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TECHNICAL UNIVERSITY OF CLUJ-NAPOCA



ACTA TECHNICA NAPOCENSIS

Series: Applied Mathematics, Mechanics, and Engineering
Vol. 57, Issue III, September, 2014









COORDINATE MEASURING MACHINE. STUDENT DEMONSTRATOR

Ionu TRIFU, Dan MNDRU

Abstract: The student demonstrators allow complete system investigation, often providing students with
hands-on experience. This paper presents a coordinate measuring machine student demonstrator, both
theoretical and practical approaches, pointing out the importance of re-using mechanical and electrical
components from obsolete printers.
Key words: demonstrator, coordinate measuring machine, translation module, stepper motor.


1. INTRODUCTION

For the engineering students, which are
active learners, a substantial effort for a proper
balance between theory and applications is
necessary. As it is known, the limits of
traditional lectures have been demonstrated and
alternatives have been proposed, including
active learning based on student demonstrators.
In this paper, the development of a coordinate
measuring machine student demonstrator is
presented.

1.1. Coordinate measuring machines
The advent of numerically controlled
machine tools increased the demand for some
means to support this equipment. There has
been a growing need to have an apparatus that
can do faster first piece inspection.
The coordinate measuring machines (CMM)
have an important role in the mechanization of
the inspection process. They measure the
physical geometric characteristics of an object
using a coordinate system, in order to
determine the position of a point or a geometric
element in space. The measurements are done
by a probe attached to the moving axis of the
machine. The probe uses a process in which the
variable measurements are compared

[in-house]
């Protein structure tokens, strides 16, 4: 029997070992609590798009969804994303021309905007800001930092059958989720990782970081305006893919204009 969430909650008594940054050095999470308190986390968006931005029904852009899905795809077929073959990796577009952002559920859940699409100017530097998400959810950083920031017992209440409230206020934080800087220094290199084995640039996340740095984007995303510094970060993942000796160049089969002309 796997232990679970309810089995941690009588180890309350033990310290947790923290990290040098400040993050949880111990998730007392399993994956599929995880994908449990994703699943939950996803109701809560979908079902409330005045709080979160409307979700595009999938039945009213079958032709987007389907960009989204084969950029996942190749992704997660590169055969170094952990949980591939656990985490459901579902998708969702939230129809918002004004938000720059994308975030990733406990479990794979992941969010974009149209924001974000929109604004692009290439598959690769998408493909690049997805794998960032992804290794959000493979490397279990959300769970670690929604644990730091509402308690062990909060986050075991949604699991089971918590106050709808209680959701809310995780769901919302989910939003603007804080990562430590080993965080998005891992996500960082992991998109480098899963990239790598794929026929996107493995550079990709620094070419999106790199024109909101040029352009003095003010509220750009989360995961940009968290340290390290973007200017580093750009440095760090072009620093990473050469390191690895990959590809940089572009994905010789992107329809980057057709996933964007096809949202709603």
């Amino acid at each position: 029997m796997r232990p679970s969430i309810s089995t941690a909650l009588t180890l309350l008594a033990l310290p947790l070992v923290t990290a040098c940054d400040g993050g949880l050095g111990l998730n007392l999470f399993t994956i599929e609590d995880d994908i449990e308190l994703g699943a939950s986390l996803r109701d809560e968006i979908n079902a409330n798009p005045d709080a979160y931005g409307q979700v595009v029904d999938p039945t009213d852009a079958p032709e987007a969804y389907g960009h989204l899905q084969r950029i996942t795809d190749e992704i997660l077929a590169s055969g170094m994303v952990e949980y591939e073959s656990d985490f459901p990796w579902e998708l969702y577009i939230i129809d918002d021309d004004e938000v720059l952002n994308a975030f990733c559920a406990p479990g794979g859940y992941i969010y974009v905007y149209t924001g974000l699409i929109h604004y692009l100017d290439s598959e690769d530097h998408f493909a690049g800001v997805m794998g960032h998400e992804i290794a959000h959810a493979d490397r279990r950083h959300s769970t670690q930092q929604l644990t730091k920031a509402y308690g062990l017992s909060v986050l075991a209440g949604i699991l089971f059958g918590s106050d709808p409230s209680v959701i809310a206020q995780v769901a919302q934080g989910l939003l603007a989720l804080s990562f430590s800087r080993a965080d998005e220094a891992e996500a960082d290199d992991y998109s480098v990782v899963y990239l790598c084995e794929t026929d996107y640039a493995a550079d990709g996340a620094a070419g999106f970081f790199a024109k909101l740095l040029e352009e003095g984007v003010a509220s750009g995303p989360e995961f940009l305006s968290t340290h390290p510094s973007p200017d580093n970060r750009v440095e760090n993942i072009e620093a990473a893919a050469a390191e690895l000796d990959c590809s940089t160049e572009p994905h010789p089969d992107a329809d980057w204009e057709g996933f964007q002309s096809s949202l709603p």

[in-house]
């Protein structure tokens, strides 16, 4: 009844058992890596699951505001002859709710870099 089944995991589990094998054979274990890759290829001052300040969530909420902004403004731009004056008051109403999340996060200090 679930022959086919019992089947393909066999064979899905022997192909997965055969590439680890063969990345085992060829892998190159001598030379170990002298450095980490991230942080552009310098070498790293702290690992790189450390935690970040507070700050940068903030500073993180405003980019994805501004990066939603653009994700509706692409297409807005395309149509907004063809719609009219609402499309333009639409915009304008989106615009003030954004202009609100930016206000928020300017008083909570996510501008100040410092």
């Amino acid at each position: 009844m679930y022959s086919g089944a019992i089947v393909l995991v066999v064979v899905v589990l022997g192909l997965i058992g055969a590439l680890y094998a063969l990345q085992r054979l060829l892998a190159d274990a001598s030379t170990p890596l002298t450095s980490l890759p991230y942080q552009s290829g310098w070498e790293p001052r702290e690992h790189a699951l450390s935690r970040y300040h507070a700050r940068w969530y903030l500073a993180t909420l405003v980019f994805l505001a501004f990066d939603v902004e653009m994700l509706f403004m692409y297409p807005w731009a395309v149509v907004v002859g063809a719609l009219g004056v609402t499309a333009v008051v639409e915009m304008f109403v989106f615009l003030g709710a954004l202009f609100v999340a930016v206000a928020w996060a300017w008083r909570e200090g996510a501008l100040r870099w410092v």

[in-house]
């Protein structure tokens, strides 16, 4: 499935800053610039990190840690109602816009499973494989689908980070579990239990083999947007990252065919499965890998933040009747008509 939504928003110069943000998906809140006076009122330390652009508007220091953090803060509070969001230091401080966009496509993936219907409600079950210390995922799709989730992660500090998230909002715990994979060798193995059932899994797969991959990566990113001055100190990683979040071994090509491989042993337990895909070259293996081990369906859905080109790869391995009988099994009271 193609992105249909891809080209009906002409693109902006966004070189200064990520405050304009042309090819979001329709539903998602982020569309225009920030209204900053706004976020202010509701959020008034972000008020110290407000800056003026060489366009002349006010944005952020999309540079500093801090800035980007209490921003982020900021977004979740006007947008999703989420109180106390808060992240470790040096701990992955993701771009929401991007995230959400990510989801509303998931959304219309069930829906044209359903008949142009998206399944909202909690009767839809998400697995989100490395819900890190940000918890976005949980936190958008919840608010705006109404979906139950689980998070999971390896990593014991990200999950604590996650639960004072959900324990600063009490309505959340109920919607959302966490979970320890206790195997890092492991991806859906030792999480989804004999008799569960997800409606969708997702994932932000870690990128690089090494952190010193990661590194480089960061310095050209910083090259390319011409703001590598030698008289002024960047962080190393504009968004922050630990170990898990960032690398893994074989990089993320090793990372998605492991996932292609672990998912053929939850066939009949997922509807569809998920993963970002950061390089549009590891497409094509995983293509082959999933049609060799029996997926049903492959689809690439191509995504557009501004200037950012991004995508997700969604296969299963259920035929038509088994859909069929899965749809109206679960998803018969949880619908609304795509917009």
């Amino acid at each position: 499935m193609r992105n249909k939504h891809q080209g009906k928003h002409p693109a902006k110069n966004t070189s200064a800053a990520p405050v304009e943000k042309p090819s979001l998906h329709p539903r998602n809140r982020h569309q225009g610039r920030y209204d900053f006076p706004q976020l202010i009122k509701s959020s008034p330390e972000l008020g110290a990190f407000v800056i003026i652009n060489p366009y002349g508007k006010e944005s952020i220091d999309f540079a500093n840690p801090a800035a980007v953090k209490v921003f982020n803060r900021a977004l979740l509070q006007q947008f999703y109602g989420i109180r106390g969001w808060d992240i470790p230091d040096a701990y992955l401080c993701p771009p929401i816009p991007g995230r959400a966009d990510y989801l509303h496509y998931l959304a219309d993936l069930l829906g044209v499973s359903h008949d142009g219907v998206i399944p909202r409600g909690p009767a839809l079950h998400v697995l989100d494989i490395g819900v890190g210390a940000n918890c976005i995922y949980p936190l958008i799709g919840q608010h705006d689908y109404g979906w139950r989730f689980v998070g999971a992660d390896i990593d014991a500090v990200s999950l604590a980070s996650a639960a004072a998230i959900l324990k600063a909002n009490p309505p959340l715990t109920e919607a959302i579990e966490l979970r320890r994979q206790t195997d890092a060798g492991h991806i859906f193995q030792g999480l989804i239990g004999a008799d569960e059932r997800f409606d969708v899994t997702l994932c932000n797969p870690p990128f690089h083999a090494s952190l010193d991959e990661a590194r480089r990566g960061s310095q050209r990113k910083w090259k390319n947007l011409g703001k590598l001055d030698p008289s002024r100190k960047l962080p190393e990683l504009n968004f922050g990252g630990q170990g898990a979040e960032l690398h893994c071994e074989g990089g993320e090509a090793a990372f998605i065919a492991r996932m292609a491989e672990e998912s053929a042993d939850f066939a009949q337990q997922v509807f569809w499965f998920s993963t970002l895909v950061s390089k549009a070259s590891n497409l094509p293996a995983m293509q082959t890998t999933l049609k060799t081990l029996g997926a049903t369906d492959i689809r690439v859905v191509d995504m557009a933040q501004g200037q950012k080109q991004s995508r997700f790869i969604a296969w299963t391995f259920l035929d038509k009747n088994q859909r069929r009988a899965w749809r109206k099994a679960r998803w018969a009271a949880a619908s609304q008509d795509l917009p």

quantitatively with a size or reference of the
same type. As a reference point the measure
that represents the unit or parts of it, is used [2].
When analysing a measurements results,
certain conclusions can be drawn:
The quality of the measured object, for
example if the piece is consistent or
inconsistent;
The processing parameters, for example if
the proper process is used, the state of the
machine;
The ability of the supplier to manufacture
products with the required characteristics.

1.2. The role of student demonstrators
For our students in Precision Engineering
and Mechatronics, over the years, the
demonstrators have showed that the practical
applications help to improve their creativity and
communication skills. Active problem analysis,
encourage students to learn about
brainstorming, problem solving and group
dynamics, [9]. The developed demonstrators
give students a chance to see projects at work
and assist them in the improvement of
engineering studies. Often, these demonstrators
are made of re-used components of other
machines and equipment.

2. RE-USING MECHANICAL AND
ELECTRICAL COMPONENTS

Spectacular advances in technology have led
to a dramatic increase in our dependence on the
use of electronics. As the innovative products
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multiply and the use of them increases, the
lifetime of the electronic equipment has
declined. Limited storage space for waste and
the need to adopt a new approach to material
consumption has led to a greater attention being
paid to the problem of electric and electronic
waste. The main benefits of re-using
components are:
Diverts materials from disposal: re-using and
recycling components saves voluminous
equipment from landfills and incinerators.
Conserves natural resources and reduces
pollution: electronic products are made from
valuable resources, including precious
metals, plastics, glass and various metal
materials. All require energy for their
manufacture.
Many electronic products contain elements
that could be profitably refurbished with little
effort, even more in education where students
can use demonstrators in order to improve
practical skills, [9].

3. TRANSLATION MODULES AND
CMM STUDENT DEMONSTRATOR

Using translation modules from obsolete
printers (Fig. 1), different assembled structures
can be created, as a coordinate measuring
system.


Fig.1. Reconsidered / redesigned translation module, [1]

The stepper motor sets a timing belt in
motion, thus moving the sled. This module is
one of five that have been used in the practical
implementation of the coordinate measuring
system.
The CAD model of the studied CMM
demonstrator is presented in Fig. 2. The
element (5) moves vertically on the supporting
elements (3) and (4), on elements (1) and (2)
are mounted the vertical columns (3) and (4)
which move horizontally therefore giving the
structure the possibility the move on three axes.
The open structure of this arrangement provides
optimum accessibility for large objects.

Fig. 2. The CAD model of the CMM demonstrator
(1, 2, 3, 4, 5- translation modules)